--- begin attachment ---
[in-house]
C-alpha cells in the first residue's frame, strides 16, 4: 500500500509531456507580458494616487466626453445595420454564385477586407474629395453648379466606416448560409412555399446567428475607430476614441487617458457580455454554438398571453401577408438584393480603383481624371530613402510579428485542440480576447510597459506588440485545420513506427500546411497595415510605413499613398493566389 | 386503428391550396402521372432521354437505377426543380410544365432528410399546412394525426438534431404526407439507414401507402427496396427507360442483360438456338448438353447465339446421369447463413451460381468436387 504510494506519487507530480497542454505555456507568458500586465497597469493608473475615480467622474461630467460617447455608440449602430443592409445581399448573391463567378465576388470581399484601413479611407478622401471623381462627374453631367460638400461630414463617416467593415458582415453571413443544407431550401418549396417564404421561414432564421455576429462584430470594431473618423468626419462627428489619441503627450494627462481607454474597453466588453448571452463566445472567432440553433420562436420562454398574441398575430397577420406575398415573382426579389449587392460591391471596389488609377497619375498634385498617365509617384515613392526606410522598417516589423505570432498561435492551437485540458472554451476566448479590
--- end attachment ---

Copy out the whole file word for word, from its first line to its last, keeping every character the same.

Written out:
[in-house]
C-alpha cells in the first residue's frame, strides 16, 4: 500500500509531456507580458494616487466626453445595420454564385477586407474629395453648379466606416448560409412555399446567428475607430476614441487617458457580455454554438398571453401577408438584393480603383481624371530613402510579428485542440480576447510597459506588440485545420513506427500546411497595415510605413499613398493566389 | 386503428391550396402521372432521354437505377426543380410544365432528410399546412394525426438534431404526407439507414401507402427496396427507360442483360438456338448438353447465339446421369447463413451460381468436387 504510494506519487507530480497542454505555456507568458500586465497597469493608473475615480467622474461630467460617447455608440449602430443592409445581399448573391463567378465576388470581399484601413479611407478622401471623381462627374453631367460638400461630414463617416467593415458582415453571413443544407431550401418549396417564404421561414432564421455576429462584430470594431473618423468626419462627428489619441503627450494627462481607454474597453466588453448571452463566445472567432440553433420562436420562454398574441398575430397577420406575398415573382426579389449587392460591391471596389488609377497619375498634385498617365509617384515613392526606410522598417516589423505570432498561435492551437485540458472554451476566448479590